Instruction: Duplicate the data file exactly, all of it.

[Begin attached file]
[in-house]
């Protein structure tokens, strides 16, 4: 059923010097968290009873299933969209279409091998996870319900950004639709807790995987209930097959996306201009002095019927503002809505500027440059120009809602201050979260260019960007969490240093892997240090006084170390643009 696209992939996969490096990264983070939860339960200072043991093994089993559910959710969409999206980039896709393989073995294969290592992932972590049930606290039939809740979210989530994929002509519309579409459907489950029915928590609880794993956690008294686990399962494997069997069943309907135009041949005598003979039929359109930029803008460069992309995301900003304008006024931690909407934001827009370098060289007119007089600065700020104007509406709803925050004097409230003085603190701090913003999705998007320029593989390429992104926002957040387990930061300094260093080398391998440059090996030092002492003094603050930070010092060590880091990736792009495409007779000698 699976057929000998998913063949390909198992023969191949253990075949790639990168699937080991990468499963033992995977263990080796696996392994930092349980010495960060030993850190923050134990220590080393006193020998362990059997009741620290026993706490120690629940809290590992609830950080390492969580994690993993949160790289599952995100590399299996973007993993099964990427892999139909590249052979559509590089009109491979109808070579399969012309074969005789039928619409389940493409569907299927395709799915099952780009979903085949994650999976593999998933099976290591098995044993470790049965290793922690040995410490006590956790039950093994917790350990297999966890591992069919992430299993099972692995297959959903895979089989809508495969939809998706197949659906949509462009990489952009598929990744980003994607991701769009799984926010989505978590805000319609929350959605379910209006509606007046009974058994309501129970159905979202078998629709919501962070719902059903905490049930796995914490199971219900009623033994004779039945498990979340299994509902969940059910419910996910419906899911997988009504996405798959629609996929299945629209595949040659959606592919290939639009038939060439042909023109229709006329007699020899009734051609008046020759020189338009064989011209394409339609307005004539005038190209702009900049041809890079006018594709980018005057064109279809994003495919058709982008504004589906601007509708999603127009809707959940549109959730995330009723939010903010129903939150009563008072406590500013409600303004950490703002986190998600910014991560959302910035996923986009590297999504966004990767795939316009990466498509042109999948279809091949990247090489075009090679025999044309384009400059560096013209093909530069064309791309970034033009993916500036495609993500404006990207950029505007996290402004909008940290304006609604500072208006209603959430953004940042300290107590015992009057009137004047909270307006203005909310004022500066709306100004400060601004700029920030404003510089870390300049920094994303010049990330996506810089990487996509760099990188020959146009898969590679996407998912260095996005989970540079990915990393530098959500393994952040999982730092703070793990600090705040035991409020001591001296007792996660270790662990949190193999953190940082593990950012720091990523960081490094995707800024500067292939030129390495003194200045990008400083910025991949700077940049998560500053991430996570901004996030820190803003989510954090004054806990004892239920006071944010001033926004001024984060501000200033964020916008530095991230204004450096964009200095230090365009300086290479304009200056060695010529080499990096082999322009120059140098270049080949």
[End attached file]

[in-house]
């Protein structure tokens, strides 16, 4: 059923010097968290009873299933969209279409091998996870319900950004639709807790995987209930097959996306201009002095019927503002809505500027440059120009809602201050979260260019960007969490240093892997240090006084170390643009 696209992939996969490096990264983070939860339960200072043991093994089993559910959710969409999206980039896709393989073995294969290592992932972590049930606290039939809740979210989530994929002509519309579409459907489950029915928590609880794993956690008294686990399962494997069997069943309907135009041949005598003979039929359109930029803008460069992309995301900003304008006024931690909407934001827009370098060289007119007089600065700020104007509406709803925050004097409230003085603190701090913003999705998007320029593989390429992104926002957040387990930061300094260093080398391998440059090996030092002492003094603050930070010092060590880091990736792009495409007779000698 699976057929000998998913063949390909198992023969191949253990075949790639990168699937080991990468499963033992995977263990080796696996392994930092349980010495960060030993850190923050134990220590080393006193020998362990059997009741620290026993706490120690629940809290590992609830950080390492969580994690993993949160790289599952995100590399299996973007993993099964990427892999139909590249052979559509590089009109491979109808070579399969012309074969005789039928619409389940493409569907299927395709799915099952780009979903085949994650999976593999998933099976290591098995044993470790049965290793922690040995410490006590956790039950093994917790350990297999966890591992069919992430299993099972692995297959959903895979089989809508495969939809998706197949659906949509462009990489952009598929990744980003994607991701769009799984926010989505978590805000319609929350959605379910209006509606007046009974058994309501129970159905979202078998629709919501962070719902059903905490049930796995914490199971219900009623033994004779039945498990979340299994509902969940059910419910996910419906899911997988009504996405798959629609996929299945629209595949040659959606592919290939639009038939060439042909023109229709006329007699020899009734051609008046020759020189338009064989011209394409339609307005004539005038190209702009900049041809890079006018594709980018005057064109279809994003495919058709982008504004589906601007509708999603127009809707959940549109959730995330009723939010903010129903939150009563008072406590500013409600303004950490703002986190998600910014991560959302910035996923986009590297999504966004990767795939316009990466498509042109999948279809091949990247090489075009090679025999044309384009400059560096013209093909530069064309791309970034033009993916500036495609993500404006990207950029505007996290402004909008940290304006609604500072208006209603959430953004940042300290107590015992009057009137004047909270307006203005909310004022500066709306100004400060601004700029920030404003510089870390300049920094994303010049990330996506810089990487996509760099990188020959146009898969590679996407998912260095996005989970540079990915990393530098959500393994952040999982730092703070793990600090705040035991409020001591001296007792996660270790662990949190193999953190940082593990950012720091990523960081490094995707800024500067292939030129390495003194200045990008400083910025991949700077940049998560500053991430996570901004996030820190803003989510954090004054806990004892239920006071944010001033926004001024984060501000200033964020916008530095991230204004450096964009200095230090365009300086290479304009200056060695010529080499990096082999322009120059140098270049080949």